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Letters with a profit motive

Post Time:2019-02-28 Source:WIPR Author: Views:

One might have thought that warning letters in IP infringement and unfair competition cases are useful as their purpose is, first and foremost, to warn the alleged infringer of court action if they do not stop the infringing behaviour.

In most cases, warning letters are sent by attorneys at law. That might be appropriate since matters of infringement are often not easy to evaluate, but attorneys do not work without pay, and here the trouble starts.

For a long time, German courts have held that the “necessary” legal costs for the attorney who has prepared and sent a warning letter must be reimbursed by the addressee of the warning letter if the claims asserted are well founded. While this rule seems justifiable in principle, some creditors and lawyers have come up with ways to abuse it in order to generate as much reimbursement of legal costs as possible.


In many unfair competition cases, claims relating to the same or comparable behaviour can be asserted against not just one infringer, but against many different companies and entities. Sending many almost identical warning letters for almost identical actions to many different addressees may result in multiple claims for reimbursement of legal costs—at least in theory.

That has resulted in a phenomenon called “mass warning letters”, and a group of attorneys in Germany seem to have specialised in it.

Apart from the “mass warning letters” phenomenon, the fact that sending a warning letter may lead to enforceable monetary claims has produced a kind of “industry” consisting of non-profits, lawyers and companies eager to pursue legal claims for unfair competition.

Although in many cases the claims behind the warning letters are justified, and the non-profits especially can argue that they contribute to the public good because they fight unfair competition, one aspect of the warning letters always seems to be to make money.

The perceived “excesses” of the warning letter industry led, in 1986, to a change in the statute for unfair competition in Germany which was designed to curtail or eliminate claims in cases where there is an “abuse” of legal rights. The law today is that “asserting claims” for unfair competition is “inadmissible” if, in consideration of all circumstances, it must be regarded as “abusive”.

The courts previously held that an abuse within the meaning of the statute existed where the circumstances indicated that the sending of warning letters was dominated by motives that were not worthy of protection, eg, generating as many legal fees as possible.

Affirmation and refinement of the rules

In a decision published in December 2018 (Warning Letter Campaign II), the Federal Supreme Court refined and restated the basic rules under which courts should assume that the assertion of unfair competition claims is “abusive”.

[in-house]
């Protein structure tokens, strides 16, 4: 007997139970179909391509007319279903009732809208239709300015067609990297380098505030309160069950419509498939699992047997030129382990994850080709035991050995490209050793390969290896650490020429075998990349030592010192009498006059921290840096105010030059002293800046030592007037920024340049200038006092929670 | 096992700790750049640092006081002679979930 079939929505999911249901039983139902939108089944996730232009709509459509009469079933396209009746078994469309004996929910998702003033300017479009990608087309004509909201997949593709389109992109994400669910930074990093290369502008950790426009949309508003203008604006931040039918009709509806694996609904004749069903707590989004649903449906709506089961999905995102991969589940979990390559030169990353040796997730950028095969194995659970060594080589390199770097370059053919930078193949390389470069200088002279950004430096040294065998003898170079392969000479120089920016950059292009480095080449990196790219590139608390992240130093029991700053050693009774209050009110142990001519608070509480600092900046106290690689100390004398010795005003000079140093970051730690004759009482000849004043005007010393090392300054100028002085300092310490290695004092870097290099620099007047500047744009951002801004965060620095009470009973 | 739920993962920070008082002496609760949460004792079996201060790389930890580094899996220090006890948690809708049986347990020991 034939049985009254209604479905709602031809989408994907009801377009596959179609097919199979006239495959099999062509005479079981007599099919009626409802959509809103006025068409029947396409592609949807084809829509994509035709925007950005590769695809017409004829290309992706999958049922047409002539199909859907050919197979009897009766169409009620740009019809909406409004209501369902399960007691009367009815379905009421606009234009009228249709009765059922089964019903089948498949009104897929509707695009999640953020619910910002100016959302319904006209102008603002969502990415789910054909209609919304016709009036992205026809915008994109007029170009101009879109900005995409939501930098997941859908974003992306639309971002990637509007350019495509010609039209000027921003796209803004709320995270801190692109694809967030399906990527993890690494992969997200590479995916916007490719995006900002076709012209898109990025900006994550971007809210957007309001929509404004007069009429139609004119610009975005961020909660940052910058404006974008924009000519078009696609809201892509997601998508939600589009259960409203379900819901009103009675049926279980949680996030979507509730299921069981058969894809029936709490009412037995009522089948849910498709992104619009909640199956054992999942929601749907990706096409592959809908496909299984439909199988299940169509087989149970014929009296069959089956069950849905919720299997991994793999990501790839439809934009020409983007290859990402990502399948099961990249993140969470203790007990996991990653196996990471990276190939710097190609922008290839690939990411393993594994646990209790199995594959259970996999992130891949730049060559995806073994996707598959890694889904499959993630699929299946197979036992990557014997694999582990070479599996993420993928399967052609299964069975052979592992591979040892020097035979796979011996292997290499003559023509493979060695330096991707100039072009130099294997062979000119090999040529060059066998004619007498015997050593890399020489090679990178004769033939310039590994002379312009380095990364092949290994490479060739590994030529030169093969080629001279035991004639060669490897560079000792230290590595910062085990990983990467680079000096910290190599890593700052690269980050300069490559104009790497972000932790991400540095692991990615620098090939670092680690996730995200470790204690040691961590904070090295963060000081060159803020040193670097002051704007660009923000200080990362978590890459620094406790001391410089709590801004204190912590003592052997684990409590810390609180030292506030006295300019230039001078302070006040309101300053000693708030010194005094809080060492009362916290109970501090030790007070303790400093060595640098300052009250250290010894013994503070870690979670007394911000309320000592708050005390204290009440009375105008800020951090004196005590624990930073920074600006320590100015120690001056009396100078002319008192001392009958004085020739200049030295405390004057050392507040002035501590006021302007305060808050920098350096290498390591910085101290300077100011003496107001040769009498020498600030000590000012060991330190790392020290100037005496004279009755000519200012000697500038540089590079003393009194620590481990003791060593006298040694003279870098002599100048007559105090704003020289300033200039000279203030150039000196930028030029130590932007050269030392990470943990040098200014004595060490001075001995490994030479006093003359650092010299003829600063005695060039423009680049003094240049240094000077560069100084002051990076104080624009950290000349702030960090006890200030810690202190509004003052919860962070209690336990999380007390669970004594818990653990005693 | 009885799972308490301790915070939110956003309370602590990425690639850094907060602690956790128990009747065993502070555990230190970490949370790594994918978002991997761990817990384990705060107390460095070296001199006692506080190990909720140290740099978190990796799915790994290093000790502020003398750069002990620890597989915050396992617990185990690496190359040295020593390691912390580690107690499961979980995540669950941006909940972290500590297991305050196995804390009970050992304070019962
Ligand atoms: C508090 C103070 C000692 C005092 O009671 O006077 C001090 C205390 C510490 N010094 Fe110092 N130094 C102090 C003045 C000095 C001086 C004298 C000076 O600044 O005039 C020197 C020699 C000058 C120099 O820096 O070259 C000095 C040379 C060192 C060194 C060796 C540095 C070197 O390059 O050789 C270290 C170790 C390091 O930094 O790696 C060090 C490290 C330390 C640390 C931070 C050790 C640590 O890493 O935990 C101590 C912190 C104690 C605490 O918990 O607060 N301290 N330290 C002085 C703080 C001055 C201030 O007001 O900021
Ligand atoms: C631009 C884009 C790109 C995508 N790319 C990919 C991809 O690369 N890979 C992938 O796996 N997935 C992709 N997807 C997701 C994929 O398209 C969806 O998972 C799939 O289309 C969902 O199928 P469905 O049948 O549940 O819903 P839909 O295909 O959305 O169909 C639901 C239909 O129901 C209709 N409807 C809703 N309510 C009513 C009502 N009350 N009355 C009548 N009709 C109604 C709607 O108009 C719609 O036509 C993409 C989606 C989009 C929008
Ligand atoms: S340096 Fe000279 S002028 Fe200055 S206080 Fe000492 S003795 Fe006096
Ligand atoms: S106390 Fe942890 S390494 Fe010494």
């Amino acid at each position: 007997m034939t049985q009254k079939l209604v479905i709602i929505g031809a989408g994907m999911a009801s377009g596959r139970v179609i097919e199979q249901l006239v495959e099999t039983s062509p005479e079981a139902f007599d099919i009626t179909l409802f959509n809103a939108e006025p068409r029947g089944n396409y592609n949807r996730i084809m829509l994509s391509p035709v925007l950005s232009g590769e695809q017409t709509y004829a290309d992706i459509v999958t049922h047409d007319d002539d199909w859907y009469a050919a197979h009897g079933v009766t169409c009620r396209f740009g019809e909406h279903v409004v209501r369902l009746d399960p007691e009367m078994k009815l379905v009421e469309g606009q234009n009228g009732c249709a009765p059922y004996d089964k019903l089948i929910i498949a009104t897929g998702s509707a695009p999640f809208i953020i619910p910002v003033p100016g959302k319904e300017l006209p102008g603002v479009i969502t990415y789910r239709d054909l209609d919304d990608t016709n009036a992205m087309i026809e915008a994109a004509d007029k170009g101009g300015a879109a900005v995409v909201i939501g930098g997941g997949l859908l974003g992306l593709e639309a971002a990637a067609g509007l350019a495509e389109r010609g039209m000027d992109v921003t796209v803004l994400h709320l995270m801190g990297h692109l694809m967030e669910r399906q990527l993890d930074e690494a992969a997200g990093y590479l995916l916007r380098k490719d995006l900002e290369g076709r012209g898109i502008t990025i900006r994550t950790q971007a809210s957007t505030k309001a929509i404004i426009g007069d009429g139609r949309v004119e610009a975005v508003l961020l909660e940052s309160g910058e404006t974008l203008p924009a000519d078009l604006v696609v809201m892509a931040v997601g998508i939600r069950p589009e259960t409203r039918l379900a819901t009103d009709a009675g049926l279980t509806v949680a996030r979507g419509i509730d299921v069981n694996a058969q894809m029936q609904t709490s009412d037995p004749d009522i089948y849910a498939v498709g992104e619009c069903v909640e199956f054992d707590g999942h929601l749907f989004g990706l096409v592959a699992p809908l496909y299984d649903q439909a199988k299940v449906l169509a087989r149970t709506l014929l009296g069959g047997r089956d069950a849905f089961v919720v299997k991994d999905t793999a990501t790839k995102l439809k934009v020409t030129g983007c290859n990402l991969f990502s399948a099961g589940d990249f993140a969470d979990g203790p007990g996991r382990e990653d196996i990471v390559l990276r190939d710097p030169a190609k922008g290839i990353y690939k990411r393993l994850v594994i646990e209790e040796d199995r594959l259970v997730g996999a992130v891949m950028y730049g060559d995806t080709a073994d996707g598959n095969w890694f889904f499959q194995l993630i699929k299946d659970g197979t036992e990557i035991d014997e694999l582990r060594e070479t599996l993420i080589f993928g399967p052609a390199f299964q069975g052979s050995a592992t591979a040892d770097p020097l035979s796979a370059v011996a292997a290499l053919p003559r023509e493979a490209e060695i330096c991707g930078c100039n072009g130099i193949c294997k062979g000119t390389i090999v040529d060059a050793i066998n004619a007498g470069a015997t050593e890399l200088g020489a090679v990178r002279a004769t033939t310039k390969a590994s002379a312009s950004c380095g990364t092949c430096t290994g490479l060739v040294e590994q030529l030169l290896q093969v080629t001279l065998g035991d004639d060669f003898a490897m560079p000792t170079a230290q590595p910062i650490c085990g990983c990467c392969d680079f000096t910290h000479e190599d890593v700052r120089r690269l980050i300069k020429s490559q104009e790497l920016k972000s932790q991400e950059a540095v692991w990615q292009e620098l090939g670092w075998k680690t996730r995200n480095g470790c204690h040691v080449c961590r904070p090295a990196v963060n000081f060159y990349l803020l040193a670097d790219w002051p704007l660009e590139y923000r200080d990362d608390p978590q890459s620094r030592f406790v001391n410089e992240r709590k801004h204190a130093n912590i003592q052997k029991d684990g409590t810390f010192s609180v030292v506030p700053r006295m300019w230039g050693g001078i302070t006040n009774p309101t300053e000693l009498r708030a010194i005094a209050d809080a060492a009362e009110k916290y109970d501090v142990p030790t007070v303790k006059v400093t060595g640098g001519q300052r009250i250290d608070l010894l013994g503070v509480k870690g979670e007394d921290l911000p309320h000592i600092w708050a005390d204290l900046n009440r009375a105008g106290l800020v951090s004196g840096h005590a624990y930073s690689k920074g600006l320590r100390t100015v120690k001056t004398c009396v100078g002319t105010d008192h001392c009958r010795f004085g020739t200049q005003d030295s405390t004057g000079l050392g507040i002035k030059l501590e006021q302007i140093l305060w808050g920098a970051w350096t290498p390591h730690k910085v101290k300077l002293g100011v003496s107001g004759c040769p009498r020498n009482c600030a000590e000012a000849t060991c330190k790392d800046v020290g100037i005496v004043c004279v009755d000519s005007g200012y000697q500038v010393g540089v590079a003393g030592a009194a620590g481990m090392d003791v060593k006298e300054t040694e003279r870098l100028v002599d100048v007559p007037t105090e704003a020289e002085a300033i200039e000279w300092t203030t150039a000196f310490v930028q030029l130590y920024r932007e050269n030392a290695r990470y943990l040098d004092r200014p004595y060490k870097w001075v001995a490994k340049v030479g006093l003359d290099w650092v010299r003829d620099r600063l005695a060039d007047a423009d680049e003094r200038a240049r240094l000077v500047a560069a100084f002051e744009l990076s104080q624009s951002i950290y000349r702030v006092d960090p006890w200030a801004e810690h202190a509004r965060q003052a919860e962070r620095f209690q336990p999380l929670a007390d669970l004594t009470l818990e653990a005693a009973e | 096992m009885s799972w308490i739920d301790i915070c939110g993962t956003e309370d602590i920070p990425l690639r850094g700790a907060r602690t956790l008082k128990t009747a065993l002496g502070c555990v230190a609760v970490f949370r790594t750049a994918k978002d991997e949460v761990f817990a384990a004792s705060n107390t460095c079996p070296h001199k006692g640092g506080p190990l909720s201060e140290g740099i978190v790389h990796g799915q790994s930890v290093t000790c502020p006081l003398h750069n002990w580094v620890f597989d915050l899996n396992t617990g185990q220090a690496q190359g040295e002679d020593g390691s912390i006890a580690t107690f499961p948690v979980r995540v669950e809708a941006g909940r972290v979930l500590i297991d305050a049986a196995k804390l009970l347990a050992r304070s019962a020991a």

The basic rule under this decision is that an abuse of rights exists in principle if a large number of warning letters cause expenses (ie, legal costs) on the part of the sender which threaten the existence of the company if seen in relation to its annual profit and if there is no significant economic interest in the prosecution of the warning letters.

The case concerned several hundreds of warning letters sent on behalf of a small company which made minimal profits from the products concerned. The addressees of the warning letters were franchise companies of a big hardware store chain which were organised as separate companies, and they all concerned the same (rather insignificant) misleading statement on the products concerned.

While the sender’s gain from the warning letter campaign was regarded as negligible, the associated legal costs amounted to at least several hundred thousand euros, an amount that was grossly disproportionate to the sender’s annual profits (a mere four-figure amount).

The court held that in the absence of any economically significant interest in the prosecution of a warning letter campaign, such extensive warning letter activity in relation to the commercial activity must be regarded as an indication of an abuse of rights.

This decision is significant in that for the first time the Federal Supreme Court stated as a basic rule that the lack of an economically significant interest in a multiplicity of warning letters may indicate an abuse of rights, and that a significant cost risk may indicate a lack of a commercial interest if it is out of proportion to the profits the sender has made.